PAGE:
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05-18-2012, 07:18 AM   #1
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Plastic Lens Mount and Green Button

I recently got a K-5, my first Pentax DSLR, though not my first Pentax camera. (I own a K1000 and two MX bodies.)

I have read and understood the post by Adam on shooting K and M lenses (without the A capability) using the Green Button and so on. Works great!

So I finally got around to trying out a cheap old used manual focus Vivitar 28mm lens that I own (that works fine with my old film bodies). But the Green Button does not make the body meter; and the DOF Preview function (on the on/off switch) doesn't make the lens stop down. The settings on the top display blinks. Worried, I went and tried my various other lenses (with and without A capability) and everything is OK. Just this 28mm lens doesn't work.

The only thing I can figure out that makes it different from all my other manual focus lenses is that it has a plastic mount. Is the K-5 using the metal mounts of even non-A capable lenses to tell if there's a lens mounted? Maybe the camera thinks there's just a plastic body cap on, so it won't meter. (Though it will shoot wide-open only.)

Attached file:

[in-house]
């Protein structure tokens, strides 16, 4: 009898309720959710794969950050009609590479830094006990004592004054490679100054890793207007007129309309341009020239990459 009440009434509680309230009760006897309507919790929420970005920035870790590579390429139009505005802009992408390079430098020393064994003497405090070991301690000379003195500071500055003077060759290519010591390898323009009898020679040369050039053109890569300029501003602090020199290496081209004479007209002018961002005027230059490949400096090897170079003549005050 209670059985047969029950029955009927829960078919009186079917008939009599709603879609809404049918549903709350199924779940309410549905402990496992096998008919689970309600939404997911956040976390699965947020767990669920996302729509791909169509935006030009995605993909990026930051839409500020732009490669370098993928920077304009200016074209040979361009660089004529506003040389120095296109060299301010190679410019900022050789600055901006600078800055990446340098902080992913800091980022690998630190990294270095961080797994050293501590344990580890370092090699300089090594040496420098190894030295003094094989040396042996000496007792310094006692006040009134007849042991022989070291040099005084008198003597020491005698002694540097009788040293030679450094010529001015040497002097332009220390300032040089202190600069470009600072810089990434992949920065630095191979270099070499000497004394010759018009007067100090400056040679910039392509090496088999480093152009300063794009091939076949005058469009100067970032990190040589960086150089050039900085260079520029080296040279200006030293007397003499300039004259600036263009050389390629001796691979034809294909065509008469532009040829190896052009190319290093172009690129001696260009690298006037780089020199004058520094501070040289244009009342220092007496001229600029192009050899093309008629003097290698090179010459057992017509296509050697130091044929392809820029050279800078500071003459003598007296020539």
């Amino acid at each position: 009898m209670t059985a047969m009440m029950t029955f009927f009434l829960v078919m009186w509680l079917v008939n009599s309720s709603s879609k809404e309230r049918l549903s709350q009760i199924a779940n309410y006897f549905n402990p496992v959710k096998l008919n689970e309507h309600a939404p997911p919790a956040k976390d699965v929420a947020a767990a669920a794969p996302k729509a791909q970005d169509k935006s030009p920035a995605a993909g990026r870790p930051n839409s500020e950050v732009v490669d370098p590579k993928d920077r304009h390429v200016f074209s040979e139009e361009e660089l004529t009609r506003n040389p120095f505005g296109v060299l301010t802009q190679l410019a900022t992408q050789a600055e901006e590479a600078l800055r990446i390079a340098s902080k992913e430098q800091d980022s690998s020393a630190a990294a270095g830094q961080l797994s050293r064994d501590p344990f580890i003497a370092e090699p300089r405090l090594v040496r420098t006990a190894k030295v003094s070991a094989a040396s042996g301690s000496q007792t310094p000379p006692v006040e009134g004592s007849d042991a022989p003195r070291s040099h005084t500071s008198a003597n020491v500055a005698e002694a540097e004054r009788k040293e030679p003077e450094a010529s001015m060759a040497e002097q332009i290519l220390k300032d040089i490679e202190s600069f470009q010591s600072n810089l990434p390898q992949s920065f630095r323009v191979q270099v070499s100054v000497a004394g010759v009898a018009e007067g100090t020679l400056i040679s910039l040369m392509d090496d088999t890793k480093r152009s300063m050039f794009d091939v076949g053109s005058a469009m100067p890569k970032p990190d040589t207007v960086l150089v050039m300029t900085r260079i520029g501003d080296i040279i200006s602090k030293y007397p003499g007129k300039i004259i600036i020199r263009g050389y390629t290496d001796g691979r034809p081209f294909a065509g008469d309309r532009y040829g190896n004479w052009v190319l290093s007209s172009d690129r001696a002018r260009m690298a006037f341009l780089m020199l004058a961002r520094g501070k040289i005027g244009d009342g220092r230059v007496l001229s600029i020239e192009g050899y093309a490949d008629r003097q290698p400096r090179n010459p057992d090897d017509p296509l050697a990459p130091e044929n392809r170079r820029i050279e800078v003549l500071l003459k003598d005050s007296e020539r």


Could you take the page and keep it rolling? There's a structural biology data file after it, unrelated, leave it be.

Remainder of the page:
If so, has anyone gotten past this? Maybe a bit of aluminum tape strategically placed on the lens's mount?

I mean, I can l can live without ever using this lens with the K-5, if I have to. It's not a great lens, so no terrible loss really. But I was surprised to see this happen. Any thoughts?

05-18-2012, 07:23 AM   #2
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No difference if plastic or metal mount . That lense could be defective or missing some contact
05-18-2012, 07:29 AM   #3
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I had trouble with ext. tubes because they were painted black would not recognize there was a lens so I had to sand down to bare metal where it would short the contacts so yes I think the plastic mount is the issue.
05-18-2012, 07:33 AM   #4
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QuoteOriginally posted by bobmaxja Quote
No difference if plastic or metal mount . That lense could be defective or missing some contact
There are no contacts on it at all-- it's a pre-A K-mount lens. Works perfectly fine on non-"crippled" K-Mount film bodies. Only the K-5 won't stop it down for some reason. I don't hear the K-5 even trying to stop it down.

So that's why I'm thinking it's the plastic mount-- I think all the Pentax lenses with plastic mounts also had the A contacts-- which the K-5 would read and know there's a lens attached. Makes some sense to me, anyway.

05-18-2012, 07:35 AM   #5
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QuoteOriginally posted by hangman43 Quote